1. Alimony is not a sure thing.
If you were counting on getting alimony in your divorce, you should look again at the requirements. You will only be in consideration for alimony if either of the following situations result texas day
is relevant to your divorce:
a. Your spouse committed and was convicted of a crime of family violence within the two years leading up to your filing for divorce or during your divorce.
b. You marriage lasted 10 or more years and you don’t have the resources to meet your minimum living requirements
c. You are unable to support yourself due to a physical or mental disability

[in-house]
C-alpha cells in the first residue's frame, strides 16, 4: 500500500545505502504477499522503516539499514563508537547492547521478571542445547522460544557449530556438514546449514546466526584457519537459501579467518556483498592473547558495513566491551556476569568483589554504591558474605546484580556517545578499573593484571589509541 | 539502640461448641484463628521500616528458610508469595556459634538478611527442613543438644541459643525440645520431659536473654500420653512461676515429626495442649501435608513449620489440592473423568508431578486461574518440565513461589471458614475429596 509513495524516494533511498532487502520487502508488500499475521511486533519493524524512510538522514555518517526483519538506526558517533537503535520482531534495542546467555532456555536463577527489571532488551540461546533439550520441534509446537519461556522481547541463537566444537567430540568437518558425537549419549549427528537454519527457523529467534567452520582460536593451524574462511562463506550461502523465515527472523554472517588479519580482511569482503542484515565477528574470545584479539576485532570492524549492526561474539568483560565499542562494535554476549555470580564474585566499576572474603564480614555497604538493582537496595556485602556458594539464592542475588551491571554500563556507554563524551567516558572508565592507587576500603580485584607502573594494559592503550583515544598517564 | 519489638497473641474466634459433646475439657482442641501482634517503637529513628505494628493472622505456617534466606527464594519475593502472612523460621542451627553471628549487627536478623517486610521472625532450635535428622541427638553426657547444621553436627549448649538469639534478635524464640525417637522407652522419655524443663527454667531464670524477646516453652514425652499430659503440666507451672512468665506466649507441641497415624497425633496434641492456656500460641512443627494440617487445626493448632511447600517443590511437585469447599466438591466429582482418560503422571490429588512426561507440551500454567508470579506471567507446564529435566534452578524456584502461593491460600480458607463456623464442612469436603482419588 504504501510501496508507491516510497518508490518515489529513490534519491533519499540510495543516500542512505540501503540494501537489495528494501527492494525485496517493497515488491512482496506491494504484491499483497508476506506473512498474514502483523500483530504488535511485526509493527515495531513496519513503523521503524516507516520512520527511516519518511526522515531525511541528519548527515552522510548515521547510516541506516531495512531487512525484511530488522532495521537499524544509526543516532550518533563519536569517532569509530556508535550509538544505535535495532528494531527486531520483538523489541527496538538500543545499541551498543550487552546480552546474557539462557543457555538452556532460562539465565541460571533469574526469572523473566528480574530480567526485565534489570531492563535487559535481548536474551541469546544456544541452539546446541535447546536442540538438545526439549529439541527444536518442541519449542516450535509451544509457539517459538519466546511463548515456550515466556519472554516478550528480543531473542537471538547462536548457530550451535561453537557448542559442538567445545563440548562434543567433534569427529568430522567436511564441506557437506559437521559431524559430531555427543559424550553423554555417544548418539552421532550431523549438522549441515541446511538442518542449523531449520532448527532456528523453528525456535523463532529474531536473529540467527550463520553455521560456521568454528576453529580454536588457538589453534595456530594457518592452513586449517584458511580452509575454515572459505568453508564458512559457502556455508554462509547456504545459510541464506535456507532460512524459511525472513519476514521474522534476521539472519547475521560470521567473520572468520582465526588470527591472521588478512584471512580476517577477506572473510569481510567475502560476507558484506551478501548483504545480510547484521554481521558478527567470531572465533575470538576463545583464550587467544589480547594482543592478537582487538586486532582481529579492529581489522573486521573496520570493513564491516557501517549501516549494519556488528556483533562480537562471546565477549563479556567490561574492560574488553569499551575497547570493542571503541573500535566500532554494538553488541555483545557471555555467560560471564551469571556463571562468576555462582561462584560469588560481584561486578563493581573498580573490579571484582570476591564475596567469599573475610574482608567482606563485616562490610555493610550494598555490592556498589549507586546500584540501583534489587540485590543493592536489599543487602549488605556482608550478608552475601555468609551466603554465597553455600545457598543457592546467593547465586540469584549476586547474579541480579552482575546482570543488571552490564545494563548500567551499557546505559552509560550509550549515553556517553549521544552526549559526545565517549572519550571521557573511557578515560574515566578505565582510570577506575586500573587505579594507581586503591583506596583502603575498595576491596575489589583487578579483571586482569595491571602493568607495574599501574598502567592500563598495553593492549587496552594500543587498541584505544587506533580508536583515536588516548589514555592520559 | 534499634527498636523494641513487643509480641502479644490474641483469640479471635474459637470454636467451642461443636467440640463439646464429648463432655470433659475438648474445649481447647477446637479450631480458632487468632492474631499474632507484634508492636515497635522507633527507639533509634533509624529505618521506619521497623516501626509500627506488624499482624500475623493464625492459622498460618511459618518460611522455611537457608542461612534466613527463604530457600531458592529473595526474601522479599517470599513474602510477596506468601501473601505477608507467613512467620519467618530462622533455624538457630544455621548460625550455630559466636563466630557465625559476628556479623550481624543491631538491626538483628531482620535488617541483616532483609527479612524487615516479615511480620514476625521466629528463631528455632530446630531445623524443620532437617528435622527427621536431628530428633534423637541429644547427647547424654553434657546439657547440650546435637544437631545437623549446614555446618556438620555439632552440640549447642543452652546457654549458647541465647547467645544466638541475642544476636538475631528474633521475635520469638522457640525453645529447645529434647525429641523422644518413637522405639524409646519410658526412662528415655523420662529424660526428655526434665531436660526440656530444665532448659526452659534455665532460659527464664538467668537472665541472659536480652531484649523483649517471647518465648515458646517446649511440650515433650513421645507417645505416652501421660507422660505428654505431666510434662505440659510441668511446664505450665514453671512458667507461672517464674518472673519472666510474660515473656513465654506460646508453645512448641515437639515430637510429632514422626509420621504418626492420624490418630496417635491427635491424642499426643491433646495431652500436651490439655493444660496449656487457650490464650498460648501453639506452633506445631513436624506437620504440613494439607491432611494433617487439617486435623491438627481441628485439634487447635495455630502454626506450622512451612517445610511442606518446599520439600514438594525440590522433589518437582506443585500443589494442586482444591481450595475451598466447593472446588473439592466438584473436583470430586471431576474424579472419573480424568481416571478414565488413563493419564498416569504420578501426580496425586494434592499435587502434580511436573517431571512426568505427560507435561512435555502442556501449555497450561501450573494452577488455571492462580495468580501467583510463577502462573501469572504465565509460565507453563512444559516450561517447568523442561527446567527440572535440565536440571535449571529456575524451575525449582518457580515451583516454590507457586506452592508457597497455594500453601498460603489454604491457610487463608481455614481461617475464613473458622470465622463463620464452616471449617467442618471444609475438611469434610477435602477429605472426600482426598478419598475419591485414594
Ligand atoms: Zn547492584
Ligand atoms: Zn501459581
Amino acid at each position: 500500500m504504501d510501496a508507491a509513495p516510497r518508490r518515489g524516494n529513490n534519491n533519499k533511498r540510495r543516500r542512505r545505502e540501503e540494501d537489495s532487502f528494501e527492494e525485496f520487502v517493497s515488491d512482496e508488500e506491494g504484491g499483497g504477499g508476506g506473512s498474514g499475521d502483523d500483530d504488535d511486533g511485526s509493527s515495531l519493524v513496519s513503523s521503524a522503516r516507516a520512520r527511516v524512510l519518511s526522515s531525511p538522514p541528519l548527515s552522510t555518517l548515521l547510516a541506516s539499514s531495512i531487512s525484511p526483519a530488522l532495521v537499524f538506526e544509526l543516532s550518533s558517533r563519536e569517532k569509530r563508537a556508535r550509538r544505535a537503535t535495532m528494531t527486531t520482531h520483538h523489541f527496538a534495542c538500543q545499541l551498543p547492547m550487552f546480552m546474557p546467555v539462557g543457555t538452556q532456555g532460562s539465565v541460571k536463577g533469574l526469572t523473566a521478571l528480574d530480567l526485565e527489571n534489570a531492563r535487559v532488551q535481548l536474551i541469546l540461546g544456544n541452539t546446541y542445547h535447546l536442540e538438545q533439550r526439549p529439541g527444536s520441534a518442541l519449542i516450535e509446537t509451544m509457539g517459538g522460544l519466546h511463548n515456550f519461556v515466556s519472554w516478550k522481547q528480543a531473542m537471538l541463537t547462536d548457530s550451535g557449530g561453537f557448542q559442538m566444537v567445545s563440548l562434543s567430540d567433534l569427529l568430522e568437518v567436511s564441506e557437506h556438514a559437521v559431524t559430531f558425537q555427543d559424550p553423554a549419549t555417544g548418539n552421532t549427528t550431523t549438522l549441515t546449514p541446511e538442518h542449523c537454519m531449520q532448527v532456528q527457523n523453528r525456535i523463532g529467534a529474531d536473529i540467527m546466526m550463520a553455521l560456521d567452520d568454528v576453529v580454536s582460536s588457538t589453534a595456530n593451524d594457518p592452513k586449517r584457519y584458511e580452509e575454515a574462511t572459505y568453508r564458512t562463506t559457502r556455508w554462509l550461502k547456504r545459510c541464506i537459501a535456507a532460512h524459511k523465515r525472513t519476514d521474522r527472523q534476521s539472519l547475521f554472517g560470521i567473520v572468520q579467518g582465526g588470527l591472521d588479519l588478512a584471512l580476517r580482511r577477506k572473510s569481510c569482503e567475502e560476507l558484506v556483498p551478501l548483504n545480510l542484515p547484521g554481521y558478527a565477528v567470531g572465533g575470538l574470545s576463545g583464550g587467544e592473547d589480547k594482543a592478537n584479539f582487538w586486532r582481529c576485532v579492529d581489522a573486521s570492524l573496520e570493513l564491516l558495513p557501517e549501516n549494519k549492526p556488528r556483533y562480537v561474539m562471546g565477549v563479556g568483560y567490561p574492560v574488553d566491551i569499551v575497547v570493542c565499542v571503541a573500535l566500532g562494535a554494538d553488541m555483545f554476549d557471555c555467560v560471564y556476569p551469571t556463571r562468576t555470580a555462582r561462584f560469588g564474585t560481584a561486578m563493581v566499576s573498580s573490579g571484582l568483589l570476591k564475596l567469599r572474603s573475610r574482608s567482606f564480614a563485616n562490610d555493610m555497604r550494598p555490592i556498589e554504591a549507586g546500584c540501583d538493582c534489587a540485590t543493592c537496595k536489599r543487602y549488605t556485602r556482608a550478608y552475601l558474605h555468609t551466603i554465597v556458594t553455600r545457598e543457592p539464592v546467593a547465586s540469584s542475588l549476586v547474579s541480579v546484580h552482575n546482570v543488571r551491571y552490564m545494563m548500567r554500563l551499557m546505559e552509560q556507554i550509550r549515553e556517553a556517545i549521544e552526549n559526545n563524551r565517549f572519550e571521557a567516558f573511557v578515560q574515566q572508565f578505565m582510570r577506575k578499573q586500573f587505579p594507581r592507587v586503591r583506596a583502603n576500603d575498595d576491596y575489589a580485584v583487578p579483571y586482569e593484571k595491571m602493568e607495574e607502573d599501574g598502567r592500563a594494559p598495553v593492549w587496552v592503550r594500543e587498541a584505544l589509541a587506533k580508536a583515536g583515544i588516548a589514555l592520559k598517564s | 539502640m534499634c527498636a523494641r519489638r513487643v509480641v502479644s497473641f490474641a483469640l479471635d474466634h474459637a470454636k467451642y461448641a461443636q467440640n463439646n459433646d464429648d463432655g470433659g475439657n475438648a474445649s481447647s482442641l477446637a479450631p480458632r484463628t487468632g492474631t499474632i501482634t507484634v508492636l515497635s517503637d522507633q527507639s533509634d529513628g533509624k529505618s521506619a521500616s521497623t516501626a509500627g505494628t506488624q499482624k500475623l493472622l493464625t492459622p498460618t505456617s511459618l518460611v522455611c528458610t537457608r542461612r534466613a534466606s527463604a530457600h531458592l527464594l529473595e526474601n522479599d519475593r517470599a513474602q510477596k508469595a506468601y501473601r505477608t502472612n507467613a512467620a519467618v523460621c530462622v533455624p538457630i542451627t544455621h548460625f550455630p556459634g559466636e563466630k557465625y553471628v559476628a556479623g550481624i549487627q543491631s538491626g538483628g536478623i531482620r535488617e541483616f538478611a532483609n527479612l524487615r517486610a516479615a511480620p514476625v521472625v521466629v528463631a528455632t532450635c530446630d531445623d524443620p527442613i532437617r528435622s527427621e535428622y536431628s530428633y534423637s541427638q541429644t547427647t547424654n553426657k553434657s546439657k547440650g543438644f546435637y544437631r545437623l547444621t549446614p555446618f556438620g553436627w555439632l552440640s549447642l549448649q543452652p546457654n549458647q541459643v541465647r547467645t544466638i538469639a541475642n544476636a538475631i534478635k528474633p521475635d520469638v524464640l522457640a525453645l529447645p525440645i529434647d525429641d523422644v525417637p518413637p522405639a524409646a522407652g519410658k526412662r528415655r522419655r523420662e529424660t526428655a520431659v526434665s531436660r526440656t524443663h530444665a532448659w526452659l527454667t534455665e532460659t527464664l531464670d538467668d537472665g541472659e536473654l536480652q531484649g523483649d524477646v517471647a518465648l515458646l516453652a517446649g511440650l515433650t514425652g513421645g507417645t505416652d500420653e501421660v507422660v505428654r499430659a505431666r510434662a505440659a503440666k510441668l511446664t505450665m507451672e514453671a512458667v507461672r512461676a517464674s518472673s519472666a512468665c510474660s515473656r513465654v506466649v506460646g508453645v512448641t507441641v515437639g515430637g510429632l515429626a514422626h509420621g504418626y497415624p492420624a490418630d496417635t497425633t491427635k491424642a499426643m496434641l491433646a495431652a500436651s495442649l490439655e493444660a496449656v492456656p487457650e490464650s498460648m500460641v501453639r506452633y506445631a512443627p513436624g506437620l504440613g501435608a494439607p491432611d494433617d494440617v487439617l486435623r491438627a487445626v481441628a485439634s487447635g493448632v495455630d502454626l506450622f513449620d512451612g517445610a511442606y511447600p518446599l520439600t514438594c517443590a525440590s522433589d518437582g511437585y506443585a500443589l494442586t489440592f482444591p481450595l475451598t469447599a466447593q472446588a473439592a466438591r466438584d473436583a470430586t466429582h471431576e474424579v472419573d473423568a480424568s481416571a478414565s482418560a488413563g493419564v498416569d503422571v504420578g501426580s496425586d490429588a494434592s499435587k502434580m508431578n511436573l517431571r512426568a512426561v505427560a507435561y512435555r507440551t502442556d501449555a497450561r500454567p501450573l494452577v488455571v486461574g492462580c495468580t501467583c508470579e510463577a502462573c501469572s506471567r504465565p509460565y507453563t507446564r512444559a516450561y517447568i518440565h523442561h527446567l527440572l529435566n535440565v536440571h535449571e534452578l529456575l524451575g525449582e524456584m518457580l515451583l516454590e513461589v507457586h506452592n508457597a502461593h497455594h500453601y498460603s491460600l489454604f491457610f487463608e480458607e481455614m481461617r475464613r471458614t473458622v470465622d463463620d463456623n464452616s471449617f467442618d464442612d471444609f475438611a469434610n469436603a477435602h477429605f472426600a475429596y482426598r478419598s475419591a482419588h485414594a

d. You are parent to a child or children who have physical or mental disabilities
e. You lack the ability to hold a job and earn a living to support your minimum needs.
2. Joint custody does not necessarily mean equal time with both parents.
Unless a court decides a parent is fully or partially restricted from seeing their child, many child custody cases today result in joint custody. Joint physical custody is shared according to a court-ordered schedule.
In most states, joint physical custody creates an obligation to provide each of the parents with “significant periods” of physical custody so as to assure the child of “frequent and continuing contact” with both parents.
In Texas, joint custody orders do not always have to result in substantially equal parenting time. Courts have not clearly defined what “significant periods” and “frequent and continuous contact” mean, which requires that parents talk to their divorce attorneys and potentially litigate to find out.
3. Your child has a choice.